Will Illinois be the next state to legalize marijuana? A proposed primary ballot referendum seems to indicate that there is a distinct possibility that it will be. And since Illinois already has a medical marijuana program and has decriminalized cannabis, the possibility isn’t so far-fetched.
The Pot Proposal
In March, voters in Cook County, Illinois might see a referendum on their primary election ballots. County Commissioners John Fritchey and Luis Arroyo have expressed interest in the possibility of legalized recreational weed. But they’re not just interested in legalizing cannabis in Cook County. They want to legalize it throughout the entire state of Illinois.
In a statement to CBS Chicago, Commissioner Fritchey said that the legalization of recreational cannabis would rake in an estimated $500 million for the state of Illinois in tax revenue. That sounds about right. After all, the first month of recreational weed sales in Nevada earned about $3.7 million in tax revenue. The numbers speak for themselves. In Colorado and Oregon, taxes from recreational cannabis sales are substantial as well. And the revenue from those taxes is going toward programs that improve the lives of state residents.
Financial gain aside, there is another pressing reason for legalizing recreational cannabis in the state of Illinois.
In 2016, state lawmakers decriminalized weed. So currently, if a police officer discovers that you are in possession of the herb, you will only need to pay a fine of $100-$200. That is if you only had under 10 grams at the time of the arrest.
But the problem with that is that those who pay a fine for weed possession will still have an arrest record. An arrest record for drug possession, even if the drug is cannabis, will follow you. It can—and often does—negatively impact your job prospects and chances of getting a loan. Additionally, the current system congests the courts and wastes the time and resources of police officers and court officials, who could be using that time to prevent and prosecute violent crime.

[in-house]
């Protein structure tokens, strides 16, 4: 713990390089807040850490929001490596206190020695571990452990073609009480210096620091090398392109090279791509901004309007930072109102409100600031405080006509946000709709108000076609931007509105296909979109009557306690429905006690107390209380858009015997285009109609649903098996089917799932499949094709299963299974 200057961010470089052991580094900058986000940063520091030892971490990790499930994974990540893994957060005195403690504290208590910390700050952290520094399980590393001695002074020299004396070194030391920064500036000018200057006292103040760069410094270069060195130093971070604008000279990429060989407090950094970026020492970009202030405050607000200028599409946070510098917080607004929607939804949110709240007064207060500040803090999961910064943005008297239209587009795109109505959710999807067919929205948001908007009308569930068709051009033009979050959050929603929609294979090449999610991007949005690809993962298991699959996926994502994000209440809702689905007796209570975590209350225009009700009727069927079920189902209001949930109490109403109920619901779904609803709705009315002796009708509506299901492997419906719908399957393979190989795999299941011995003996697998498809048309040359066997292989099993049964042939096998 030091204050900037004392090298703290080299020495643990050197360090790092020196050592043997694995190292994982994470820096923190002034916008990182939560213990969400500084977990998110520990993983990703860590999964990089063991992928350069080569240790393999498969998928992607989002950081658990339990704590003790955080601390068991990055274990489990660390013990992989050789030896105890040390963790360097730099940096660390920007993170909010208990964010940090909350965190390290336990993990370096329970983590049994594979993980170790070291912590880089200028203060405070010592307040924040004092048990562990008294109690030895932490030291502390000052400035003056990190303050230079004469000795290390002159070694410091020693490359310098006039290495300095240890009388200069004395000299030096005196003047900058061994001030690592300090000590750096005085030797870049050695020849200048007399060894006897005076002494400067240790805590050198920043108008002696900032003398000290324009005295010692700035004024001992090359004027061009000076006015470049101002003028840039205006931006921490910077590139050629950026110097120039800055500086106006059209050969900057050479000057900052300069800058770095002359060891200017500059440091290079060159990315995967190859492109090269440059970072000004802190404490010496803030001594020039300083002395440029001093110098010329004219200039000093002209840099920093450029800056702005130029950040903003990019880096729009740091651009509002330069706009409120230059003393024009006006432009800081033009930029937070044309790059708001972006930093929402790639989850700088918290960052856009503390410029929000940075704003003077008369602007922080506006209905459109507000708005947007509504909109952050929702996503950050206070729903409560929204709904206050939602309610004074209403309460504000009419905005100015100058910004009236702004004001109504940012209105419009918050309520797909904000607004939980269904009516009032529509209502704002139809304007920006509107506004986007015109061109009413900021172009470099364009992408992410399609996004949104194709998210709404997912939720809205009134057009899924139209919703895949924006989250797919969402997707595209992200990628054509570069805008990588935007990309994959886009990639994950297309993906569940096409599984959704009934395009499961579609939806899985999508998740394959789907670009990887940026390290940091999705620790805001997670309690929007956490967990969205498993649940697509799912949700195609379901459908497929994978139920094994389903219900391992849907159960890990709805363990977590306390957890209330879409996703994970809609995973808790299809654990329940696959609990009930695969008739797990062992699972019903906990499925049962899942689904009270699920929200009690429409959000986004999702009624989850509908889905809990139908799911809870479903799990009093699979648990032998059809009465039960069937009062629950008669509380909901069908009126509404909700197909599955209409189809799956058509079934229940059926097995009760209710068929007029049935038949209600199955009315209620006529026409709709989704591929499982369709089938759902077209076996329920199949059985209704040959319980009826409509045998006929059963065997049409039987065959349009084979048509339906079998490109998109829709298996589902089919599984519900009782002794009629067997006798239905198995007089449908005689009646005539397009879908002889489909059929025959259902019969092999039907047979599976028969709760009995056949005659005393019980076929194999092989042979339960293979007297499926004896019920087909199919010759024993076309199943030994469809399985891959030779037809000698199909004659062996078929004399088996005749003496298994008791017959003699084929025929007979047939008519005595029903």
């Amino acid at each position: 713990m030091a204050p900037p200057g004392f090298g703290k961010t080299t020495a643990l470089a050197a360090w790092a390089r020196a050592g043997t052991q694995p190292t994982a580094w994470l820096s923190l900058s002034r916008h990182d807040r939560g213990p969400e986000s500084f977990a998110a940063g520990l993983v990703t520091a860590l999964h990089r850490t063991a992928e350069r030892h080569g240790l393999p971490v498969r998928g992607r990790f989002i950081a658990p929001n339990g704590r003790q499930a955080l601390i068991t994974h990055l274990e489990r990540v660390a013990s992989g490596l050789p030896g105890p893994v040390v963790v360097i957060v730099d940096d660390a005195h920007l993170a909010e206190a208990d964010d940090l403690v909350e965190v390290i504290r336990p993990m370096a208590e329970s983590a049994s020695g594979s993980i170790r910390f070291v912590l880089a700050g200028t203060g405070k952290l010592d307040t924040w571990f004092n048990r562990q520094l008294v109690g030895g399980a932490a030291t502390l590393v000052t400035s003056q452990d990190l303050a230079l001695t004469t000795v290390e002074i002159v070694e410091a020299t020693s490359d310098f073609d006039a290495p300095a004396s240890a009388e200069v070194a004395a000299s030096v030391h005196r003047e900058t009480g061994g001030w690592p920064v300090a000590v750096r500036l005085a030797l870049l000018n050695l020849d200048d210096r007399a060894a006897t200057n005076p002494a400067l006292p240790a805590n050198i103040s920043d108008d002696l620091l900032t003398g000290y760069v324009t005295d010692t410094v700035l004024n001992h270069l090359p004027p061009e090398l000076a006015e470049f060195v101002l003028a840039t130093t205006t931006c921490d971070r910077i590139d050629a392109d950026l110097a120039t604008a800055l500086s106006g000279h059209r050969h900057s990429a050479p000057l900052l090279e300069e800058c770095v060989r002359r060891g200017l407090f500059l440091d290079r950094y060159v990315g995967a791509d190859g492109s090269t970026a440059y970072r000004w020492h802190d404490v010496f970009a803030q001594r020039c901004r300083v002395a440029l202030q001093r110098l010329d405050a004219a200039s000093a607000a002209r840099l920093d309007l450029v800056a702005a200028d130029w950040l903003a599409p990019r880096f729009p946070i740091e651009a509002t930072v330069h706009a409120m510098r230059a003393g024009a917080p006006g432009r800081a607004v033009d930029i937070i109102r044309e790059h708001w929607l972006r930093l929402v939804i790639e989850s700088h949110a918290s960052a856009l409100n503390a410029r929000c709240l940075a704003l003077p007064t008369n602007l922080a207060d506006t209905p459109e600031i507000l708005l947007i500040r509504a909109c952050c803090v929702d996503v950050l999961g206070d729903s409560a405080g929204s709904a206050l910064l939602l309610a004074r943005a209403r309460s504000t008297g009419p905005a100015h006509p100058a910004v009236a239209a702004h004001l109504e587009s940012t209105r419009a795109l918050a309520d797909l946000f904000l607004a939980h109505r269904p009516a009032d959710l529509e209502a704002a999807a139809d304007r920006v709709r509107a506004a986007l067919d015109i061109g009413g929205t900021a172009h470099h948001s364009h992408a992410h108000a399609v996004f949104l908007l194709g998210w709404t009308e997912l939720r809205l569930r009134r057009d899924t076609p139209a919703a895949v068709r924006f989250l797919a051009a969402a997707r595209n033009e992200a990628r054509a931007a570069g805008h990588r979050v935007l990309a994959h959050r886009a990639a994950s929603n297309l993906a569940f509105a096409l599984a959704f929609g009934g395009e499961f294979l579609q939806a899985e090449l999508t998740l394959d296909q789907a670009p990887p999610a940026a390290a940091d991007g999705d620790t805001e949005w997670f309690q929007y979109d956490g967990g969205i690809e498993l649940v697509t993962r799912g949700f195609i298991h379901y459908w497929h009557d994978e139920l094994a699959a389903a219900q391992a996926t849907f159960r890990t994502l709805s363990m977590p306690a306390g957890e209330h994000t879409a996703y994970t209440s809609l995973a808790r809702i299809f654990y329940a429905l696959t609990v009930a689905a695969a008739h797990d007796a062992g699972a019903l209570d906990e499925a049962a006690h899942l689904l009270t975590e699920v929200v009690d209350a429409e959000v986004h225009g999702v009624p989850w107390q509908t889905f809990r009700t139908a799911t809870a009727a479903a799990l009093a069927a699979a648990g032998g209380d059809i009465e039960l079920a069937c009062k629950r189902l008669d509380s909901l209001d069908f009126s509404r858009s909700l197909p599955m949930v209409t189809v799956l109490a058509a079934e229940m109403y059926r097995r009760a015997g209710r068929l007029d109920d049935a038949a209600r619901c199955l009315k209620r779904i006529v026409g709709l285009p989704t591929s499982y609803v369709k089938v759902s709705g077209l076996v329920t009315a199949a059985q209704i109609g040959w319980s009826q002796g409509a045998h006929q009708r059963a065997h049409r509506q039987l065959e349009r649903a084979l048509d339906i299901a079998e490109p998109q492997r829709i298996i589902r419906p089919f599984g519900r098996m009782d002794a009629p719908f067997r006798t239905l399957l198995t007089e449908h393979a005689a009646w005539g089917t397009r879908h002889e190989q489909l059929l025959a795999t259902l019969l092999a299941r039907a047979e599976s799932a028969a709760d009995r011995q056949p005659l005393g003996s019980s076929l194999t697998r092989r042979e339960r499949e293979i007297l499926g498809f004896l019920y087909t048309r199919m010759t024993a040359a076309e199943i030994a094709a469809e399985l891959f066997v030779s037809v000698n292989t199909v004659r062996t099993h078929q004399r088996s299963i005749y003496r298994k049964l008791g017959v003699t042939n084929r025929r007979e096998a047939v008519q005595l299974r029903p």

The Cannabis Commissioners
It wouldn’t be enough to keep their bid to legalize recreational weed local to their hometown of Chicago.
Rather than limiting their scope, Fritchey and Arroyo are taking it statewide. Well, kind of.
They have proposed a referendum on the matter—whether or not Illinois should legalize recreational weed—for the primary election in Cook County. The reefer referendum will specify that the minimum age for legal recreational cannabis consumption will be 21 years old.
In Cook County, recent polls indicate that the majority of county residents are in favor of recreational cannabis legalization. It’s worth noting that in Illinois, there is already a medical marijuana program. Fritchey actually acted as a co-sponsor of the bill that led to Illinois’ medical program. He was also instrumental in the removal of jail time for small possession charges.
Final Hit: Will Illinois Be The Next State To Legalize Marijuana?
Commissioners John Fritchey and Luis Arroyo will propose the referendum to the Cook County Board sometime in the next week. If the Board approves the proposal, then the reefer referendum will appear on the primary ballot in March.
So will Illinois be the next state to legalize marijuana? The verdict on that is still out. But we remain hopeful.
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